Direct Labour cost06/04/2020
Direct labor cost is wages that are incurred in order to produce goods or provide services to customers. The total amount of direct labor cost is much more than wages paid. It also includes the payroll taxes associated with those wages, plus the cost of company-paid medical insurance, life insurance, workers’ compensation insurance, any company-matched pension contributions, and other company benefits.
Direct labor costs are most commonly associated with products in a job costing environment, where the production staff is expected to record the time they spend working on various jobs. This can be a substantial chore if employees work on a multitude of different products. In the services industries, such as auditing, tax preparation, and consulting, employees are expected to track their hours by job, so their employer can bill customers based on direct labor hours worked. These are also considered to be direct labor costs. In a process costing environment, where the same product is created in very large quantities, direct labor cost is included in a general pool of conversion costs, which are then allocated equally to all of the products manufactured.
A strong case can be made in some production environments that direct labor does not really exist, and should be categorized as indirect labor, because production employees will not be sent home (and therefore not be paid) if one less unit of product is manufactured – instead, direct labor hours tend to be incurred at the same steady rate, irrespective of production volume levels, and so should be considered part of the general overhead costs associated with running a production operation.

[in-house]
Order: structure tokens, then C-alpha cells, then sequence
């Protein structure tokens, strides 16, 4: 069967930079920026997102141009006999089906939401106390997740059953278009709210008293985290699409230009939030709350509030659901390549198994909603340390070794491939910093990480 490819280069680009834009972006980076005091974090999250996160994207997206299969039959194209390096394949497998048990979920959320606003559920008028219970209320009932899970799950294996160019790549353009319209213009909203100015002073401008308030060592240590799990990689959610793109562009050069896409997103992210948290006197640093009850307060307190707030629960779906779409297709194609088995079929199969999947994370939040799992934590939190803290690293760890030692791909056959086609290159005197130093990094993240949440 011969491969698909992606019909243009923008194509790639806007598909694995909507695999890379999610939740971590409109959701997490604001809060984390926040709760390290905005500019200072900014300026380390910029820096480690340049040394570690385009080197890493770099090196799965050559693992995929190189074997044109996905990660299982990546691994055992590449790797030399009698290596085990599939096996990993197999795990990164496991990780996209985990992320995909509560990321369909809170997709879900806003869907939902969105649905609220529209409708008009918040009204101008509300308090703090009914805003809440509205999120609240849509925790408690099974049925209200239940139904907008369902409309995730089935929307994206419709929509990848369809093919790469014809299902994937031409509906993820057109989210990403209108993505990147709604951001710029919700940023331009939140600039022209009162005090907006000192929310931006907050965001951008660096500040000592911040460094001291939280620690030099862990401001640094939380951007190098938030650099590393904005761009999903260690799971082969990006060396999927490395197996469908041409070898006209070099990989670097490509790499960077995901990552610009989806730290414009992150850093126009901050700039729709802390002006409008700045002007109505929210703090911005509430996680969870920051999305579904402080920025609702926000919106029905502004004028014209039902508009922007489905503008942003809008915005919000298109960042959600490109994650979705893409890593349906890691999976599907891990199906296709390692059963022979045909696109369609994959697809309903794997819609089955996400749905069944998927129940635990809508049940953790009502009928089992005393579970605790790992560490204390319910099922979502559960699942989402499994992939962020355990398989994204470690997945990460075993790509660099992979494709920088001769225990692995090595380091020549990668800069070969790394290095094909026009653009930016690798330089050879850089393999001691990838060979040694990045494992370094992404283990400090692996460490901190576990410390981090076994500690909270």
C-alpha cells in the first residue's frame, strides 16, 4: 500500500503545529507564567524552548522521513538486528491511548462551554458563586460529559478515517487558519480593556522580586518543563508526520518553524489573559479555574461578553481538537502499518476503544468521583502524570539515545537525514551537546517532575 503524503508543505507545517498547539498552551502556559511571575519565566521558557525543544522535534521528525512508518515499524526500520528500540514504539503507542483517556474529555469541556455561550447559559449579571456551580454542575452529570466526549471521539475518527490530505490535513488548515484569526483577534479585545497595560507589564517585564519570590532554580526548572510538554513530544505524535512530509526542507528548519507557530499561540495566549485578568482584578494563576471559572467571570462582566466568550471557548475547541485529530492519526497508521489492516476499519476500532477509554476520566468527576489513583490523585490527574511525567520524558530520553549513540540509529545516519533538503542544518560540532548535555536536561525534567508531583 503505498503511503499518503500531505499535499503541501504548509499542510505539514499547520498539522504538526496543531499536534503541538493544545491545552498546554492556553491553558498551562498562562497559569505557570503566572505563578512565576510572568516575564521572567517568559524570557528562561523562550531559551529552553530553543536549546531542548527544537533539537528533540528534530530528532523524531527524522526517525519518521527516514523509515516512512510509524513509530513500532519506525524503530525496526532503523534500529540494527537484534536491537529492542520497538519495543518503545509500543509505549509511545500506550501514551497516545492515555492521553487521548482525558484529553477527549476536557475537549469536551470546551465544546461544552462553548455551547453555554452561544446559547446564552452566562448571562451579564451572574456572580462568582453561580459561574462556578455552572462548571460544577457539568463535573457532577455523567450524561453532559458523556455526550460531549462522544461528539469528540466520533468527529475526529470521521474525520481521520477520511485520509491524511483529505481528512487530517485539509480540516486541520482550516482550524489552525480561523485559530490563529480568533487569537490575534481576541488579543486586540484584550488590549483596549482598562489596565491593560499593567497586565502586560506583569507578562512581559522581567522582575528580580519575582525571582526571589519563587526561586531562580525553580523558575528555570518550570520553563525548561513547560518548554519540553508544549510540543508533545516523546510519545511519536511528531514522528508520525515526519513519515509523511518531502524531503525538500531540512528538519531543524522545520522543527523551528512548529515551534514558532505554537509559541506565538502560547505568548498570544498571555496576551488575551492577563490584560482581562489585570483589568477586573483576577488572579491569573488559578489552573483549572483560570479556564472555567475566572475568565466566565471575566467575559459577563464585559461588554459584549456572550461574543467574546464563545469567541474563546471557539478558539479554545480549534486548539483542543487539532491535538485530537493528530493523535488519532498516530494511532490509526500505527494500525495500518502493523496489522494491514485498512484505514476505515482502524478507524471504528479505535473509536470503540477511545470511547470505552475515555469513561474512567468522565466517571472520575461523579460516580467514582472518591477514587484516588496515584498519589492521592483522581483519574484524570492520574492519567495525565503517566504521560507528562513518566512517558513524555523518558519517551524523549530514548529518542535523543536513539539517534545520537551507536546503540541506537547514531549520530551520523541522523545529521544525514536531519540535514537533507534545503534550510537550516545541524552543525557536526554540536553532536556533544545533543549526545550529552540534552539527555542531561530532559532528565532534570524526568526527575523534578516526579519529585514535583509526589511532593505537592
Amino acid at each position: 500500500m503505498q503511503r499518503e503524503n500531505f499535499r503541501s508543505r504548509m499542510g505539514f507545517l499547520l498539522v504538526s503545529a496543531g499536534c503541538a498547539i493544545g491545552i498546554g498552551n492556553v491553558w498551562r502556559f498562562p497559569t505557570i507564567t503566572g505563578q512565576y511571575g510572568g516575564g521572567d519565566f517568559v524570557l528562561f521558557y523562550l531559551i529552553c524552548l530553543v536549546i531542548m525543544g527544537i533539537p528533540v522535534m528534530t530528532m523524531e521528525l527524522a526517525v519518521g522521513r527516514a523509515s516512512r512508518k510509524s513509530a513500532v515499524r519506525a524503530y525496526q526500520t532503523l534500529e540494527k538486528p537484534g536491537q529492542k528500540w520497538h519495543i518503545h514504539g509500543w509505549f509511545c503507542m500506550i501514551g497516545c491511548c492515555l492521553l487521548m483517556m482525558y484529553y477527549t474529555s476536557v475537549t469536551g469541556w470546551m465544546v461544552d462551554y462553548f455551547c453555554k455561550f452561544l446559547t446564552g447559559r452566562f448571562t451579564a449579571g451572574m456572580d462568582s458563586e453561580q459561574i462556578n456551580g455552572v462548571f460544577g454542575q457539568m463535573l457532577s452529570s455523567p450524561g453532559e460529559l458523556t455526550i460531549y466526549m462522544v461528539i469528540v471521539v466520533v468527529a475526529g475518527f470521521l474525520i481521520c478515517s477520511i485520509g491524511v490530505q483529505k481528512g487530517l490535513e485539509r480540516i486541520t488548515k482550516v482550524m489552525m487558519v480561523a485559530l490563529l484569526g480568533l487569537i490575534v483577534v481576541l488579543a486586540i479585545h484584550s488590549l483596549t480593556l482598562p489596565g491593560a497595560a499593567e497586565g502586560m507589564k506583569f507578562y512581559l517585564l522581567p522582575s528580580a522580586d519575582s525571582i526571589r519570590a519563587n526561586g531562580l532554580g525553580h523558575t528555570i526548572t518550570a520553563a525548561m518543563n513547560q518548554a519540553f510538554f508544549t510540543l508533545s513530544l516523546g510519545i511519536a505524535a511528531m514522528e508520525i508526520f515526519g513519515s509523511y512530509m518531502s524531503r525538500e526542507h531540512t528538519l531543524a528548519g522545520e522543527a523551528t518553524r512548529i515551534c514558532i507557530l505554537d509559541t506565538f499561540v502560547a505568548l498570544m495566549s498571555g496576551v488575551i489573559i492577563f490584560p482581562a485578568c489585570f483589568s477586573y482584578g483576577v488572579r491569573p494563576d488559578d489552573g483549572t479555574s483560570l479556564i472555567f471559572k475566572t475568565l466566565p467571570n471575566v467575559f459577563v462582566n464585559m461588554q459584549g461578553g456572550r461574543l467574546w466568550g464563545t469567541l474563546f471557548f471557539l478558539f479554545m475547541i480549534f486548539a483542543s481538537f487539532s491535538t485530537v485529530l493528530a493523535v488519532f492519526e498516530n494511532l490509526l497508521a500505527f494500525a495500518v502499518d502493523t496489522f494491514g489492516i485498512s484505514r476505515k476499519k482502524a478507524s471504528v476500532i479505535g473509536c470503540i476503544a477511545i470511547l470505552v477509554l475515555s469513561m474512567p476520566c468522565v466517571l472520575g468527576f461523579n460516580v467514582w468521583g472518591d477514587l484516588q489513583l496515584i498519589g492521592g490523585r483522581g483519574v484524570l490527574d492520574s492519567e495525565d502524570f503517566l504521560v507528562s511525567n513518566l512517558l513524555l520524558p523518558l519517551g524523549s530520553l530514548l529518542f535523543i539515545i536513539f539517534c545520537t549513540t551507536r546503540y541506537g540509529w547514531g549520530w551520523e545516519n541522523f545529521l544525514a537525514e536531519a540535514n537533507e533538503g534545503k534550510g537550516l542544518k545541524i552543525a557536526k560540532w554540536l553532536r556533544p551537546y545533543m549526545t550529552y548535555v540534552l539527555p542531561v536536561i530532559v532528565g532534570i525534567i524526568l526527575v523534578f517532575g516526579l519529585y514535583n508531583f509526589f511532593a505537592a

Calculate Direct Labor Cost per Unit
The amount incurred as direct labor cost depends on how efficiently the workers produced finished items. Usually, companies calculate a standard direct labor cost against which to compare their actual direct labor costs. Here is how to calculate direct labor cost per unit of production:
- Calculate the direct labor hourly rate
First, calculate the direct labor hourly rate that factors in the fringe benefits, hourly pay rate, and employee payroll taxes. The hourly rate is obtained by dividing the value of fringe benefits and payroll taxes by the number of hours worked in the specific payroll period.
For example, assume that employees work 40 hours per week, earning $13 per hour. They also get $100 in fringe benefits and $50 in payroll taxes. Get the sum of the benefits and taxes (100+50) and divide the figure by 40 to get 3.75. The $3.75 is added to $13 to get an hourly rate of $16.75.
- Calculate the direct labor hours
The direct labor hours are the number of direct labor hours needed to produce one unit of a product. The figure is obtained by dividing the total number of finished products by the total number of direct labor hours needed to produce them. For example, if it takes 100 hours to produce 1,000 items, it means that 1 hour is needed to produce 10 products, and 0.1 hours to produce 1 unit.
- Calculate the labor cost per unitThe labor cost per unit is obtained by multiplying the direct labor hourly rate by the time required to complete one unit of a product. For example, if the hourly rate is $16.75, and it takes 0.1 hours to manufacture one unit of a product, the direct labor cost per unit equals $1.68 ($16.75 x 0.1).
- Calculate the variance between the standard and actual labor cost
The variance is obtained by calculating the difference between the direct labor standard cost per unit and the actual direct labor cost per unit. If the actual direct labor cost per unit is higher than the standard direct labor cost per unit, it means that the company incurs more to produce one unit of a product than is expected, making the cost unfavorable to the business. If the actual direct labor cost is lower, it means that it costs lower to produce one unit of a product than the standard direct labor rate, and therefore, favorable.